Percy Bysshe Shelley, A Vision of the Sea

Kirsty J. Harris (Anglia Ruskin University)
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P. B. Shelley’s “A Vision of the Sea” is a fragment of a poem, left intentionally unfinished. It tells the story of a devastating shipwreck, from the storm that caused it to the aftermath in calmer waters. According to Mrs Shelley’s notes, the poem was “composed at Pisa early in 1820, and published with ‘Prometheus Unbound’ in the same year. A fair copy in Shelley’s handwriting is included in the Harvard MS. Book, where it is dated ‘April, 1820’” (Shelley 596).

The opening lines give an image of terror and destruction:

The opening lines give an image of terror and destruction:

’Tis the terror of tempest. The rags of the sail Are flickering in ribbons within the fierce gale: From the stark night of vapours the dim rain is driven, And when lightning is loosed, like a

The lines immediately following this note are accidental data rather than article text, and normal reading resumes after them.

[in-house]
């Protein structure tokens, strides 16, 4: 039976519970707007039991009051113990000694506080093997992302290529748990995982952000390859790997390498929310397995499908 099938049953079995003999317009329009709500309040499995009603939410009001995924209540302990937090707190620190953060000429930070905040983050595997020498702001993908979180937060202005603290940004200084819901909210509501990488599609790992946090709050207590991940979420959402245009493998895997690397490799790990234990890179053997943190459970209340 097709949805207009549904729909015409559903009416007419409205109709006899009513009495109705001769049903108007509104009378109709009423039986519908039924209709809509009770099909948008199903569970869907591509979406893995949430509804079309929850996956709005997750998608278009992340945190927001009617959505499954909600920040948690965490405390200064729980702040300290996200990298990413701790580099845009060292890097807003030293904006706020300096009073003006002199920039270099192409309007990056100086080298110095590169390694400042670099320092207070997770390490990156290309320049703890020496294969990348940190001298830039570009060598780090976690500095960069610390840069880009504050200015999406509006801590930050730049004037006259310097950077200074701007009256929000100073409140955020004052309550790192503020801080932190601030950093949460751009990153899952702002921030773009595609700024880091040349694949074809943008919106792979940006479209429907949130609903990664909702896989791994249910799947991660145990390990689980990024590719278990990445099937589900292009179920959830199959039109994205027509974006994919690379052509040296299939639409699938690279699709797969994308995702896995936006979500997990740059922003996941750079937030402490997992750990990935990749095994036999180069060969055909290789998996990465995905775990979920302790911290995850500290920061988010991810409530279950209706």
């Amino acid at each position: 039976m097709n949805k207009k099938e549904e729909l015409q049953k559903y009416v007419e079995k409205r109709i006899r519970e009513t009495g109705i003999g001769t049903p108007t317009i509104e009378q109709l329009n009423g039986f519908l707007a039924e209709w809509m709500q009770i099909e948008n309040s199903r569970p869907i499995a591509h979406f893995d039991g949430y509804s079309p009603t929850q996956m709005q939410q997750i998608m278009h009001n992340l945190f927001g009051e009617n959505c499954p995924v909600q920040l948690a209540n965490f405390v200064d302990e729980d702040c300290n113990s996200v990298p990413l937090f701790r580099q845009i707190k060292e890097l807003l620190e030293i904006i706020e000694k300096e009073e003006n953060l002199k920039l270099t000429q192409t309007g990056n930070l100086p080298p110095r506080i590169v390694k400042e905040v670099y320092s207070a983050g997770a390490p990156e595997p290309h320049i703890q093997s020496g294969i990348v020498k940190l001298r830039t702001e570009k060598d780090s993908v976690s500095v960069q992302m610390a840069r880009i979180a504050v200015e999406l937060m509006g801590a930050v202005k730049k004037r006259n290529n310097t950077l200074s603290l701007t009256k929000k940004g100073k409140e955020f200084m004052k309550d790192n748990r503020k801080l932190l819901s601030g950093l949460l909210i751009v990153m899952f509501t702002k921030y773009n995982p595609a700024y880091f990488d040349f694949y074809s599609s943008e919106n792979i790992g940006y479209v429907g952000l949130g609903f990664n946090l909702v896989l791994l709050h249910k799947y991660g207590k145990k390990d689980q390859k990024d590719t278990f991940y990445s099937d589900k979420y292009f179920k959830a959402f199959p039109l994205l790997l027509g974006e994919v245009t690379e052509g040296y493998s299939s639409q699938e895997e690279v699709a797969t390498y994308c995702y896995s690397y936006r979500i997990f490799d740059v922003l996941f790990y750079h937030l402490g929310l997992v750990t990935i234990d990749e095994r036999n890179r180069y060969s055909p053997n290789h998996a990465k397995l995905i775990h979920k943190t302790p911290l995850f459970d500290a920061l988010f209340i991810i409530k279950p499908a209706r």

985 words

Citation: Harris, Kirsty J.. "A Vision of the Sea". The Literary Encyclopedia. First published 20 January 2015 [, accessed 30 May 2024.]

35238 A Vision of the Sea 3 Historical context notes are intended to give basic and preliminary information on a topic. In some cases they will be expanded into longer entries as the Literary Encyclopedia evolves.

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